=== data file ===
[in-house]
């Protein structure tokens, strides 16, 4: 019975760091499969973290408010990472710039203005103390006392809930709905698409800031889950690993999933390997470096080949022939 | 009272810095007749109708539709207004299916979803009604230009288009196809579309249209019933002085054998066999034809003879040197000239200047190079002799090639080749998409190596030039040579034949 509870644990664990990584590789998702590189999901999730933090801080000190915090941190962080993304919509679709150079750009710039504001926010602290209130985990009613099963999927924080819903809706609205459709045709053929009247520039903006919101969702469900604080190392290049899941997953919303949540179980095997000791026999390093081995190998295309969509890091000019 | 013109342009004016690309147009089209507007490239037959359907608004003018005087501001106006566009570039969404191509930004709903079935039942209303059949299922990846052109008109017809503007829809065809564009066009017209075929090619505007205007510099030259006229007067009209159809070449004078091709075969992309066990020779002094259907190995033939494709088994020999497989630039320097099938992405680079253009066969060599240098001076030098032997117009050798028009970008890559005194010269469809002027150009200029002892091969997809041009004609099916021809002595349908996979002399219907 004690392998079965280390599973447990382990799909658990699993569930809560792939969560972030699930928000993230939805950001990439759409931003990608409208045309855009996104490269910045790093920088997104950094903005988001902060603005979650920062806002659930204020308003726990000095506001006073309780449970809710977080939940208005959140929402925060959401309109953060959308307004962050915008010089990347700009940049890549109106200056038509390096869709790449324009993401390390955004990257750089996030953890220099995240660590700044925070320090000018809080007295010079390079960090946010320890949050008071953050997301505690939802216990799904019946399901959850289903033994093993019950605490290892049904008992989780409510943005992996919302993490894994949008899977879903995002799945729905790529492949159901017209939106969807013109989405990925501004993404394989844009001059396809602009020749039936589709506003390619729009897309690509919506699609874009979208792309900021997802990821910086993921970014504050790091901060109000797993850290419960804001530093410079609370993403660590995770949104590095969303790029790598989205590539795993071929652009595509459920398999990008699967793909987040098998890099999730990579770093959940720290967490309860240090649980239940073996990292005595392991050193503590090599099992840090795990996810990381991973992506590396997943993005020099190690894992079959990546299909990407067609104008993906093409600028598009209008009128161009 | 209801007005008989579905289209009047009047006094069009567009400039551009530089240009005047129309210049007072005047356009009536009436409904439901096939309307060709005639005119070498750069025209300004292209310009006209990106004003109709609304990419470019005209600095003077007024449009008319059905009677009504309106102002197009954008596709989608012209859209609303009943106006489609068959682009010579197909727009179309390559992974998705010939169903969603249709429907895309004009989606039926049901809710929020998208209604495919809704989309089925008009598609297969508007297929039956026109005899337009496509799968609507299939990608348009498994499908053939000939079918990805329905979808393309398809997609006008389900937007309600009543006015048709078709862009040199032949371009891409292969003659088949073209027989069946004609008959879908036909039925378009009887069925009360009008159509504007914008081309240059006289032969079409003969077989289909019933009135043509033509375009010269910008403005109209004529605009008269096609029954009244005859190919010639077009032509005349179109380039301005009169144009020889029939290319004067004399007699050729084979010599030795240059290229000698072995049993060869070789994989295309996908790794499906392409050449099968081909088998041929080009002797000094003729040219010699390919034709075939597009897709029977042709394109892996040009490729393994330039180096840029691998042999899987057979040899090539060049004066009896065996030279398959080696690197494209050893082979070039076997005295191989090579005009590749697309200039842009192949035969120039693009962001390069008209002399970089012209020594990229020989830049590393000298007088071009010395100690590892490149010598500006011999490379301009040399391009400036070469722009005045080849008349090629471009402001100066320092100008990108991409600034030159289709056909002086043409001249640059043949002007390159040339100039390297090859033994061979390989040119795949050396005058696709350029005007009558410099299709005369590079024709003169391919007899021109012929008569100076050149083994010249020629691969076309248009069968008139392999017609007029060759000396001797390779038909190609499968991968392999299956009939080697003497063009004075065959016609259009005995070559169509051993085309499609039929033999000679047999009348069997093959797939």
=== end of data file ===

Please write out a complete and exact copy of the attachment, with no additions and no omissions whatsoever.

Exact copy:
[in-house]
């Protein structure tokens, strides 16, 4: 019975760091499969973290408010990472710039203005103390006392809930709905698409800031889950690993999933390997470096080949022939 | 009272810095007749109708539709207004299916979803009604230009288009196809579309249209019933002085054998066999034809003879040197000239200047190079002799090639080749998409190596030039040579034949 509870644990664990990584590789998702590189999901999730933090801080000190915090941190962080993304919509679709150079750009710039504001926010602290209130985990009613099963999927924080819903809706609205459709045709053929009247520039903006919101969702469900604080190392290049899941997953919303949540179980095997000791026999390093081995190998295309969509890091000019 | 013109342009004016690309147009089209507007490239037959359907608004003018005087501001106006566009570039969404191509930004709903079935039942209303059949299922990846052109008109017809503007829809065809564009066009017209075929090619505007205007510099030259006229007067009209159809070449004078091709075969992309066990020779002094259907190995033939494709088994020999497989630039320097099938992405680079253009066969060599240098001076030098032997117009050798028009970008890559005194010269469809002027150009200029002892091969997809041009004609099916021809002595349908996979002399219907 004690392998079965280390599973447990382990799909658990699993569930809560792939969560972030699930928000993230939805950001990439759409931003990608409208045309855009996104490269910045790093920088997104950094903005988001902060603005979650920062806002659930204020308003726990000095506001006073309780449970809710977080939940208005959140929402925060959401309109953060959308307004962050915008010089990347700009940049890549109106200056038509390096869709790449324009993401390390955004990257750089996030953890220099995240660590700044925070320090000018809080007295010079390079960090946010320890949050008071953050997301505690939802216990799904019946399901959850289903033994093993019950605490290892049904008992989780409510943005992996919302993490894994949008899977879903995002799945729905790529492949159901017209939106969807013109989405990925501004993404394989844009001059396809602009020749039936589709506003390619729009897309690509919506699609874009979208792309900021997802990821910086993921970014504050790091901060109000797993850290419960804001530093410079609370993403660590995770949104590095969303790029790598989205590539795993071929652009595509459920398999990008699967793909987040098998890099999730990579770093959940720290967490309860240090649980239940073996990292005595392991050193503590090599099992840090795990996810990381991973992506590396997943993005020099190690894992079959990546299909990407067609104008993906093409600028598009209008009128161009 | 209801007005008989579905289209009047009047006094069009567009400039551009530089240009005047129309210049007072005047356009009536009436409904439901096939309307060709005639005119070498750069025209300004292209310009006209990106004003109709609304990419470019005209600095003077007024449009008319059905009677009504309106102002197009954008596709989608012209859209609303009943106006489609068959682009010579197909727009179309390559992974998705010939169903969603249709429907895309004009989606039926049901809710929020998208209604495919809704989309089925008009598609297969508007297929039956026109005899337009496509799968609507299939990608348009498994499908053939000939079918990805329905979808393309398809997609006008389900937007309600009543006015048709078709862009040199032949371009891409292969003659088949073209027989069946004609008959879908036909039925378009009887069925009360009008159509504007914008081309240059006289032969079409003969077989289909019933009135043509033509375009010269910008403005109209004529605009008269096609029954009244005859190919010639077009032509005349179109380039301005009169144009020889029939290319004067004399007699050729084979010599030795240059290229000698072995049993060869070789994989295309996908790794499906392409050449099968081909088998041929080009002797000094003729040219010699390919034709075939597009897709029977042709394109892996040009490729393994330039180096840029691998042999899987057979040899090539060049004066009896065996030279398959080696690197494209050893082979070039076997005295191989090579005009590749697309200039842009192949035969120039693009962001390069008209002399970089012209020594990229020989830049590393000298007088071009010395100690590892490149010598500006011999490379301009040399391009400036070469722009005045080849008349090629471009402001100066320092100008990108991409600034030159289709056909002086043409001249640059043949002007390159040339100039390297090859033994061979390989040119795949050396005058696709350029005007009558410099299709005369590079024709003169391919007899021109012929008569100076050149083994010249020629691969076309248009069968008139392999017609007029060759000396001797390779038909190609499968991968392999299956009939080697003497063009004075065959016609259009005995070559169509051993085309499609039929033999000679047999009348069997093959797939």